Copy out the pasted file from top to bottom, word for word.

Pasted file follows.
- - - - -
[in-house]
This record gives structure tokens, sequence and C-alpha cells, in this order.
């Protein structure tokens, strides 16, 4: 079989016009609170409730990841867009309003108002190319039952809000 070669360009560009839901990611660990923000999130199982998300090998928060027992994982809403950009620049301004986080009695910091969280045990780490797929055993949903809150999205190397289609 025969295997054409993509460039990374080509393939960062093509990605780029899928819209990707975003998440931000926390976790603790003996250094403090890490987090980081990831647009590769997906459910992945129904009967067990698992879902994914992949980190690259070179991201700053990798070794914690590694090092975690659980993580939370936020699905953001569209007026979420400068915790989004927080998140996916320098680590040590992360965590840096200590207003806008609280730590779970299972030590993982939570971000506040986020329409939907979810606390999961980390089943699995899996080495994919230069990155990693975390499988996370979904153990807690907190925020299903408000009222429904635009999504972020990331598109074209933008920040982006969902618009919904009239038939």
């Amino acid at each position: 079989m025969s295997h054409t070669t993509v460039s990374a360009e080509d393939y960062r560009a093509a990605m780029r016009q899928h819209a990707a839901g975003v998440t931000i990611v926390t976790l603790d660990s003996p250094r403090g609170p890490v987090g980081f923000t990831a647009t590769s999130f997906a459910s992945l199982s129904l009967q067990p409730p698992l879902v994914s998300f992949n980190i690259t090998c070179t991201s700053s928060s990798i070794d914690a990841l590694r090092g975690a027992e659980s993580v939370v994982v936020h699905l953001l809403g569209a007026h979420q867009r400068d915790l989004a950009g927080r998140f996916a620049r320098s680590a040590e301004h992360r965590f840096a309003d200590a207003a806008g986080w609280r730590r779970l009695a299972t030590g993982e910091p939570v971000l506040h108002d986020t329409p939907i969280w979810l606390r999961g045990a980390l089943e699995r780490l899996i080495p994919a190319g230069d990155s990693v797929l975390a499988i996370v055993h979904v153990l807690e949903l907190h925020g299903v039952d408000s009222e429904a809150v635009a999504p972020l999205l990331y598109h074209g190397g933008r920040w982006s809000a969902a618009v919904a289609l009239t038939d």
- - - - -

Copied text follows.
[in-house]
This record gives structure tokens, sequence and C-alpha cells, in this order.
């Protein structure tokens, strides 16, 4: 079989016009609170409730990841867009309003108002190319039952809000 070669360009560009839901990611660990923000999130199982998300090998928060027992994982809403950009620049301004986080009695910091969280045990780490797929055993949903809150999205190397289609 025969295997054409993509460039990374080509393939960062093509990605780029899928819209990707975003998440931000926390976790603790003996250094403090890490987090980081990831647009590769997906459910992945129904009967067990698992879902994914992949980190690259070179991201700053990798070794914690590694090092975690659980993580939370936020699905953001569209007026979420400068915790989004927080998140996916320098680590040590992360965590840096200590207003806008609280730590779970299972030590993982939570971000506040986020329409939907979810606390999961980390089943699995899996080495994919230069990155990693975390499988996370979904153990807690907190925020299903408000009222429904635009999504972020990331598109074209933008920040982006969902618009919904009239038939």
């Amino acid at each position: 079989m025969s295997h054409t070669t993509v460039s990374a360009e080509d393939y960062r560009a093509a990605m780029r016009q899928h819209a990707a839901g975003v998440t931000i990611v926390t976790l603790d660990s003996p250094r403090g609170p890490v987090g980081f923000t990831a647009t590769s999130f997906a459910s992945l199982s129904l009967q067990p409730p698992l879902v994914s998300f992949n980190i690259t090998c070179t991201s700053s928060s990798i070794d914690a990841l590694r090092g975690a027992e659980s993580v939370v994982v936020h699905l953001l809403g569209a007026h979420q867009r400068d915790l989004a950009g927080r998140f996916a620049r320098s680590a040590e301004h992360r965590f840096a309003d200590a207003a806008g986080w609280r730590r779970l009695a299972t030590g993982e910091p939570v971000l506040h108002d986020t329409p939907i969280w979810l606390r999961g045990a980390l089943e699995r780490l899996i080495p994919a190319g230069d990155s990693v797929l975390a499988i996370v055993h979904v153990l807690e949903l907190h925020g299903v039952d408000s009222e429904a809150v635009a999504p972020l999205l990331y598109h074209g190397g933008r920040w982006s809000a969902a618009v919904a289609l009239t038939d």